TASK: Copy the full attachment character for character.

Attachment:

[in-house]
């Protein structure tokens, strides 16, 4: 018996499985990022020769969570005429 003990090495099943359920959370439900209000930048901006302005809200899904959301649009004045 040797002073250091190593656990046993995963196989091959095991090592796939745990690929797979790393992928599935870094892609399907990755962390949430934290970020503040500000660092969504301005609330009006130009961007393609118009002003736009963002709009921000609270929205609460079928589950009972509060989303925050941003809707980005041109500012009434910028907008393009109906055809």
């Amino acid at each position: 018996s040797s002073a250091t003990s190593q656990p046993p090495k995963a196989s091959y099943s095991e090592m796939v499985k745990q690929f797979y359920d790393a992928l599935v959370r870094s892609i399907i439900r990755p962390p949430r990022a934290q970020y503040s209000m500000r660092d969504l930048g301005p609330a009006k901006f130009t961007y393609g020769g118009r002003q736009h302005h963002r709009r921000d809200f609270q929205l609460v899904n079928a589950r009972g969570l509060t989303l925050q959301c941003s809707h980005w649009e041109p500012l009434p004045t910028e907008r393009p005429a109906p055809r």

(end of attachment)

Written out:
[in-house]
């Protein structure tokens, strides 16, 4: 018996499985990022020769969570005429 003990090495099943359920959370439900209000930048901006302005809200899904959301649009004045 040797002073250091190593656990046993995963196989091959095991090592796939745990690929797979790393992928599935870094892609399907990755962390949430934290970020503040500000660092969504301005609330009006130009961007393609118009002003736009963002709009921000609270929205609460079928589950009972509060989303925050941003809707980005041109500012009434910028907008393009109906055809």
């Amino acid at each position: 018996s040797s002073a250091t003990s190593q656990p046993p090495k995963a196989s091959y099943s095991e090592m796939v499985k745990q690929f797979y359920d790393a992928l599935v959370r870094s892609i399907i439900r990755p962390p949430r990022a934290q970020y503040s209000m500000r660092d969504l930048g301005p609330a009006k901006f130009t961007y393609g020769g118009r002003q736009h302005h963002r709009r921000d809200f609270q929205l609460v899904n079928a589950r009972g969570l509060t989303l925050q959301c941003s809707h980005w649009e041109p500012l009434p004045t910028e907008r393009p005429a109906p055809r």